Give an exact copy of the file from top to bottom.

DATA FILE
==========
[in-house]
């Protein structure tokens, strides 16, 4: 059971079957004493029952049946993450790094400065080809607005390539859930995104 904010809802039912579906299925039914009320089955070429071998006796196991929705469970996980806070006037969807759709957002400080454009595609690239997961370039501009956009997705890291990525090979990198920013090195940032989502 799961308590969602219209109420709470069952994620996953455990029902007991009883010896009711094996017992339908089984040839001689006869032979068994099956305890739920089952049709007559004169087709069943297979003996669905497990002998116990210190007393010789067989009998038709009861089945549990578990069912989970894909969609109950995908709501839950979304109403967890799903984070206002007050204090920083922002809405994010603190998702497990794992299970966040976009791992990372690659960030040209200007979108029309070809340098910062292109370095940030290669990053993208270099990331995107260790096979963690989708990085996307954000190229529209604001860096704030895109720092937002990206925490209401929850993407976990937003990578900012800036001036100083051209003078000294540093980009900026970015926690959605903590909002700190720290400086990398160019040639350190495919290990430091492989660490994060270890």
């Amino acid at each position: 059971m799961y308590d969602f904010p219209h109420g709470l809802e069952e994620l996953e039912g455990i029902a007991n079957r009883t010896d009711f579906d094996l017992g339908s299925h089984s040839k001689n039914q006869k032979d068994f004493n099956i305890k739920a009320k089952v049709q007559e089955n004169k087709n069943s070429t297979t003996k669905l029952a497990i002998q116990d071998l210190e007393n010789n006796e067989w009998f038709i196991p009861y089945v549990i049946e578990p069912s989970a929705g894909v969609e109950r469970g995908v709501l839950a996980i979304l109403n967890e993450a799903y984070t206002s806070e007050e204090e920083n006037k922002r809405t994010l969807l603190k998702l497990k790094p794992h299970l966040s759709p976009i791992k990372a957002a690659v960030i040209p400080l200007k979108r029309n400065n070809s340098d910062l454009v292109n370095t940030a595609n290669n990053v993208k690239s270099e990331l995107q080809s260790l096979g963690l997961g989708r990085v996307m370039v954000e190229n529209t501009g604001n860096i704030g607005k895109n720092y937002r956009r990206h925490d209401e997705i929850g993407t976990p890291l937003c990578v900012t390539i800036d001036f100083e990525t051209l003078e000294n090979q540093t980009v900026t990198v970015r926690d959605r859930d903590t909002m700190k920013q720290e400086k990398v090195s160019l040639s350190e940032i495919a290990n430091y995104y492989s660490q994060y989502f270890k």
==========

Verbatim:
[in-house]
């Protein structure tokens, strides 16, 4: 059971079957004493029952049946993450790094400065080809607005390539859930995104 904010809802039912579906299925039914009320089955070429071998006796196991929705469970996980806070006037969807759709957002400080454009595609690239997961370039501009956009997705890291990525090979990198920013090195940032989502 799961308590969602219209109420709470069952994620996953455990029902007991009883010896009711094996017992339908089984040839001689006869032979068994099956305890739920089952049709007559004169087709069943297979003996669905497990002998116990210190007393010789067989009998038709009861089945549990578990069912989970894909969609109950995908709501839950979304109403967890799903984070206002007050204090920083922002809405994010603190998702497990794992299970966040976009791992990372690659960030040209200007979108029309070809340098910062292109370095940030290669990053993208270099990331995107260790096979963690989708990085996307954000190229529209604001860096704030895109720092937002990206925490209401929850993407976990937003990578900012800036001036100083051209003078000294540093980009900026970015926690959605903590909002700190720290400086990398160019040639350190495919290990430091492989660490994060270890």
């Amino acid at each position: 059971m799961y308590d969602f904010p219209h109420g709470l809802e069952e994620l996953e039912g455990i029902a007991n079957r009883t010896d009711f579906d094996l017992g339908s299925h089984s040839k001689n039914q006869k032979d068994f004493n099956i305890k739920a009320k089952v049709q007559e089955n004169k087709n069943s070429t297979t003996k669905l029952a497990i002998q116990d071998l210190e007393n010789n006796e067989w009998f038709i196991p009861y089945v549990i049946e578990p069912s989970a929705g894909v969609e109950r469970g995908v709501l839950a996980i979304l109403n967890e993450a799903y984070t206002s806070e007050e204090e920083n006037k922002r809405t994010l969807l603190k998702l497990k790094p794992h299970l966040s759709p976009i791992k990372a957002a690659v960030i040209p400080l200007k979108r029309n400065n070809s340098d910062l454009v292109n370095t940030a595609n290669n990053v993208k690239s270099e990331l995107q080809s260790l096979g963690l997961g989708r990085v996307m370039v954000e190229n529209t501009g604001n860096i704030g607005k895109n720092y937002r956009r990206h925490d209401e997705i929850g993407t976990p890291l937003c990578v900012t390539i800036d001036f100083e990525t051209l003078e000294n090979q540093t980009v900026t990198v970015r926690d959605r859930d903590t909002m700190k920013q720290e400086k990398v090195s160019l040639s350190e940032i495919a290990n430091y995104y492989s660490q994060y989502f270890k």